NFL: How one school in Melbourne, Australia is reshaping gridiron

    Punter Michael Dickson in action for the Texas Longhorns against the Oklahoma State Cowboys.

    Story highlights

    • 65 Pro Kick punters are playing in NCAA Division I
    • Seattle Seahawks rookie is Pro Kick grad

    (CNN)When Australian punting coach Nathan Chapman looks back at his workout video for the Denver Broncos, he squirms.

    "It makes me want to vomit," he bluntly says of a moment that marked his short NFL preseason stint in 2004. "To think I was just kicking a ball without any technical knowledge at all."
      Things have come a long way since then.
      Largely thanks to Chapman's Pro Kick Australia school, founded on the lessons he learned as an NFL hopeful, the country is cranking out punters to major US college programs and infiltrating the pros.
      No fewer than 65 Pro Kick graduates will suit up for Division I schools this year, according to Chapman, and three are likely to stick on NFL rosters.
      They include Seattle Seahawks rookie Michael Dickson, who skipped his senior season at Texas after winning the Ray Guy Award, given to college football's top punter.
      Like most other Pro Kick students -- and like Chapman himself -- Dickson played Australian rules football and had little understanding of the sport the Aussies call "gridiron."
      No matter. After a brief tryout -- which he attended on a whim with friend Oscar Bradburn, now with Virginia Tech -- Dickson enrolled in Pro Kick in March 2015.
      By September, he was booming punt after punt for the Texas Longhorns in front of more than 80,000 at Notre Dame.
      "I never really watched a full game of American football until I played my first game against Notre Dame," Dickson recently admitted to the Seattle Times. "It took me two years to really fully understand (the rules)."
      Dickson's talents shone in a win at the Texas Bowl in December, when he landed 10 punts inside Missouri's 20-yard line and walked away as the game's MVP.
      Texas coach Tom Herman said he had never seen a punter affect a game that way.
      Dickson accepted the MVP award for his performance at the Texas Bowl in December. He was drafted by the Seattle Seahawks in the fifth round.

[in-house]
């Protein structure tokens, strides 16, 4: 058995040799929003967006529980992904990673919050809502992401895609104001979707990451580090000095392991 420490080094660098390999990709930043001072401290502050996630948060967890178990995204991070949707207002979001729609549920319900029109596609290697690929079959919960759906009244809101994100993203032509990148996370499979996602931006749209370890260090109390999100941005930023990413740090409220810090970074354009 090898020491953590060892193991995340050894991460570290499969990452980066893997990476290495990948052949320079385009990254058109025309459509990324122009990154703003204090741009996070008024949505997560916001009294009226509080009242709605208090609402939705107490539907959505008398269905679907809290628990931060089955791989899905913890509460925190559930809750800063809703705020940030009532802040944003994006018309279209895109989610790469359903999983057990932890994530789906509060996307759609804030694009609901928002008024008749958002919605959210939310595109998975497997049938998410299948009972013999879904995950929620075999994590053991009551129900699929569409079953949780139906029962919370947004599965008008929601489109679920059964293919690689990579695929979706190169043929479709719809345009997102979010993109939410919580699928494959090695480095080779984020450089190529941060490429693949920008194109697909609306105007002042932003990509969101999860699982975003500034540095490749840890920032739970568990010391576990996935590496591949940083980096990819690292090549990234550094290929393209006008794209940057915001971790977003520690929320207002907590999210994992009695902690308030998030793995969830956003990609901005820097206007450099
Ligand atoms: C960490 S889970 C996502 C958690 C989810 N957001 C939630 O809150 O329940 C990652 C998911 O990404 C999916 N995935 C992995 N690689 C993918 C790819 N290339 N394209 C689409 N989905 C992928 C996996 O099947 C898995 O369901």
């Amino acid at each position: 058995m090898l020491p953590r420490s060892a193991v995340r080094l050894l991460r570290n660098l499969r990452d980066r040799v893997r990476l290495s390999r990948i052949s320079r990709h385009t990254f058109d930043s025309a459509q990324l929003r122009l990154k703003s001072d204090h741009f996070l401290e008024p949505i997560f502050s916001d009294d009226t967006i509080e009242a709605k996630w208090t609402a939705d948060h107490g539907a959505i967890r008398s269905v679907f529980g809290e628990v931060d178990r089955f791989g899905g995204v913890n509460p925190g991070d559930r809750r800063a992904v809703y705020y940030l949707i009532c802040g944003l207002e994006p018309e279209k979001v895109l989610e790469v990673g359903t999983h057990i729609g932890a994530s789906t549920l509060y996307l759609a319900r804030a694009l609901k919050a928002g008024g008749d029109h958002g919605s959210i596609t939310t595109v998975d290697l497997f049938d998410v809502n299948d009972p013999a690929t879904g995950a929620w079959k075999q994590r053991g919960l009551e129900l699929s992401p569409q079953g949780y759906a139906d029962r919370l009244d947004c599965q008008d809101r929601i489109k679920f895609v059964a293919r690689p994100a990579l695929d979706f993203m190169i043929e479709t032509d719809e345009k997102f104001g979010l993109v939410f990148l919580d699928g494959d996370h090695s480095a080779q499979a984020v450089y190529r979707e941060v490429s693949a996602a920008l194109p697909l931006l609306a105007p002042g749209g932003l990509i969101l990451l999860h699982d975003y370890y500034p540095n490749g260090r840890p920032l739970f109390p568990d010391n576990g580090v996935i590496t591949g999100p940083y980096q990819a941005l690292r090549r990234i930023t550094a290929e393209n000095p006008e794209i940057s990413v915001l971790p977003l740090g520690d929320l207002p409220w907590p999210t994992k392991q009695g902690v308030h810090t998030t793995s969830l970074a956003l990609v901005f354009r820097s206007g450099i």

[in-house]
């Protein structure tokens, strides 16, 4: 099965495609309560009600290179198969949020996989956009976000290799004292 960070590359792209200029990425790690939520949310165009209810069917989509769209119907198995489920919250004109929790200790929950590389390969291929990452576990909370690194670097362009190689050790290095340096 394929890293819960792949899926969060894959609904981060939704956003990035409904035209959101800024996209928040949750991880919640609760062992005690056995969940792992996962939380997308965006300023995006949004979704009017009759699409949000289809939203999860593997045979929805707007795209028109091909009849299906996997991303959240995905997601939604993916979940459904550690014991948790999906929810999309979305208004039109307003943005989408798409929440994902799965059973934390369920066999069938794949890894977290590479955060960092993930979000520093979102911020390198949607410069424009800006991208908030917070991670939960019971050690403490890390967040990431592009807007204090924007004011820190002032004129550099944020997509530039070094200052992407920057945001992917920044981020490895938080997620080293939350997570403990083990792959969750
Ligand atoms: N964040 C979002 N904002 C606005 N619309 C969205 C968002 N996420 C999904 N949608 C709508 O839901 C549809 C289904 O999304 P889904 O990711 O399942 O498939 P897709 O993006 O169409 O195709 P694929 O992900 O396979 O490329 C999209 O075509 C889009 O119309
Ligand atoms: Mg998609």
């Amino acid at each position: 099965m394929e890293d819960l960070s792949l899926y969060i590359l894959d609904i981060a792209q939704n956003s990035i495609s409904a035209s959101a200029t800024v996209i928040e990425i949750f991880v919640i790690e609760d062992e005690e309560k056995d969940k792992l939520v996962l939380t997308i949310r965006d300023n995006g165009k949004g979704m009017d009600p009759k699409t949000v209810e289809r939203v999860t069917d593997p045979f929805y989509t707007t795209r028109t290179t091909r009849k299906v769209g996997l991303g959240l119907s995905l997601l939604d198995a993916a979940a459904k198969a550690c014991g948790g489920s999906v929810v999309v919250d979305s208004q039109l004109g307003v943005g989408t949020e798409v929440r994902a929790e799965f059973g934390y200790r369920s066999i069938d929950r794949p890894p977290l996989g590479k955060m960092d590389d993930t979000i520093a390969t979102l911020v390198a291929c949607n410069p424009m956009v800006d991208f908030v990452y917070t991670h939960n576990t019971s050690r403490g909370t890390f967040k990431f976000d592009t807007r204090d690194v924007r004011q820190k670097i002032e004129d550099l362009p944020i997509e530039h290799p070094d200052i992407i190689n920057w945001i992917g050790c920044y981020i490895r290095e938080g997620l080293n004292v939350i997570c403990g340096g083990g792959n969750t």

"That's what we try to do," says Chapman. "We feel like our duty is to bring attention back to the punting game so that coaches realize, hey, if we've got a good one, we can attack more,"
      Dickson will likely be joined in the NFL this season by fellow Pro Kick alumnus Jordan Berry of the Pittsburgh Steelers and Cameron Johnson of the Philadelphia Eagles.
      Another Aussie rules convert Lachlan Edwards punts for the New York Jets, while compatriot Brad Wing is looking for a call up after three seasons with the New York Giants.
      "Three to five Australians out of 32 (NFL teams) is not a bad ratio," says Chapman.
      Waiting in the wings are about a dozen Pro Kick punters in the Pac-12 Conference -- where the speedy game suits Australian punters who are mobile, says Chapman -- and others in the Southeastern Conference (SEC) and Big Ten Conference
      As a result, American football is rapidly catching up with basketball as a sport where Australians are thriving in the US. Last year, 70 Aussies played Division I basketball, while another seven were on NBA rosters -- including Rookie of the Year Ben Simmons.
      Chapman is pictured coaching Dickson.

      'We have a million punters'

      In Australian rules football players score by kicking a oval ball between goalposts, often at long distances while on the run. The sport's unique skill set makes it a breeding ground for Pro Kick.
      "When it comes to punting, we have a million punters," says Chapman, who earned his own shot with the Green Bay Packers after his eight-year career in Aussie rules ended.
      Chapman was cut the week before the 2004 regular season, largely due to inexperience. "If I had known what the coaches actually wanted, I could have tied my kicking pursuit with (that) rather than just kicking blindly and wildly," he says.
      He also didn't understand the business side of things.
      The Packers used a third-round pick on Ohio State punter B. J. Sander, making it unlikely an unproven lad from Down Under would crack the roster, he says.